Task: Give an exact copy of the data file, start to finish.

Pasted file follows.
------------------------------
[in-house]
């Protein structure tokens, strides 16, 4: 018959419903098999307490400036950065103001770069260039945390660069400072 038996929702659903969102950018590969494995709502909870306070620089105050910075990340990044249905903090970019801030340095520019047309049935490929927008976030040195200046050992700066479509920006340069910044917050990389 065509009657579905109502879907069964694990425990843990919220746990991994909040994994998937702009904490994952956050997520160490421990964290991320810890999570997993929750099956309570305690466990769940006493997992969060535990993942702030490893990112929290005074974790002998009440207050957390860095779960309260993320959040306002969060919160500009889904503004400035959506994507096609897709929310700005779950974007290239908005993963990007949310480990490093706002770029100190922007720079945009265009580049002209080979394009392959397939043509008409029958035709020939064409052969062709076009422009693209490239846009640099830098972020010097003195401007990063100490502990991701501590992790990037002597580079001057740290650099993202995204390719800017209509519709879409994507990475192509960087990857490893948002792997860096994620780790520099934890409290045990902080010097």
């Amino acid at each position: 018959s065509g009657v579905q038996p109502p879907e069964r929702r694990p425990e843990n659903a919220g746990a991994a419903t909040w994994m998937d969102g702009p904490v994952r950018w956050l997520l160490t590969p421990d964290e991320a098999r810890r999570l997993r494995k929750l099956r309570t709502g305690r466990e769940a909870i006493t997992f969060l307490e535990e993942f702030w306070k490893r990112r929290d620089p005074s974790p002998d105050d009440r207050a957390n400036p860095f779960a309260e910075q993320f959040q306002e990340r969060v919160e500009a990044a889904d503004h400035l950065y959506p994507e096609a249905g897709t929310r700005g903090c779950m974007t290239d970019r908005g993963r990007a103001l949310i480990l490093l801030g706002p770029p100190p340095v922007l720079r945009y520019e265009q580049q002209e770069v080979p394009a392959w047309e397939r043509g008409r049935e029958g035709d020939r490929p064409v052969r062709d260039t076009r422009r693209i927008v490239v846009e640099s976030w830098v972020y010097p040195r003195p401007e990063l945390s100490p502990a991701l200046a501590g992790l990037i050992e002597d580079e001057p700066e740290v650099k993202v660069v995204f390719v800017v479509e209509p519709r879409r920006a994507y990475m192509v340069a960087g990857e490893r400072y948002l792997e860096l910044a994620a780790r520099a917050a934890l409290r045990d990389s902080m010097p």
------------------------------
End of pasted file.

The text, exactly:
[in-house]
């Protein structure tokens, strides 16, 4: 018959419903098999307490400036950065103001770069260039945390660069400072 038996929702659903969102950018590969494995709502909870306070620089105050910075990340990044249905903090970019801030340095520019047309049935490929927008976030040195200046050992700066479509920006340069910044917050990389 065509009657579905109502879907069964694990425990843990919220746990991994909040994994998937702009904490994952956050997520160490421990964290991320810890999570997993929750099956309570305690466990769940006493997992969060535990993942702030490893990112929290005074974790002998009440207050957390860095779960309260993320959040306002969060919160500009889904503004400035959506994507096609897709929310700005779950974007290239908005993963990007949310480990490093706002770029100190922007720079945009265009580049002209080979394009392959397939043509008409029958035709020939064409052969062709076009422009693209490239846009640099830098972020010097003195401007990063100490502990991701501590992790990037002597580079001057740290650099993202995204390719800017209509519709879409994507990475192509960087990857490893948002792997860096994620780790520099934890409290045990902080010097």
């Amino acid at each position: 018959s065509g009657v579905q038996p109502p879907e069964r929702r694990p425990e843990n659903a919220g746990a991994a419903t909040w994994m998937d969102g702009p904490v994952r950018w956050l997520l160490t590969p421990d964290e991320a098999r810890r999570l997993r494995k929750l099956r309570t709502g305690r466990e769940a909870i006493t997992f969060l307490e535990e993942f702030w306070k490893r990112r929290d620089p005074s974790p002998d105050d009440r207050a957390n400036p860095f779960a309260e910075q993320f959040q306002e990340r969060v919160e500009a990044a889904d503004h400035l950065y959506p994507e096609a249905g897709t929310r700005g903090c779950m974007t290239d970019r908005g993963r990007a103001l949310i480990l490093l801030g706002p770029p100190p340095v922007l720079r945009y520019e265009q580049q002209e770069v080979p394009a392959w047309e397939r043509g008409r049935e029958g035709d020939r490929p064409v052969r062709d260039t076009r422009r693209i927008v490239v846009e640099s976030w830098v972020y010097p040195r003195p401007e990063l945390s100490p502990a991701l200046a501590g992790l990037i050992e002597d580079e001057p700066e740290v650099k993202v660069v995204f390719v800017v479509e209509p519709r879409r920006a994507y990475m192509v340069a960087g990857e490893r400072y948002l792997e860096l910044a994620a780790r520099a917050a934890l409290r045990d990389s902080m010097p």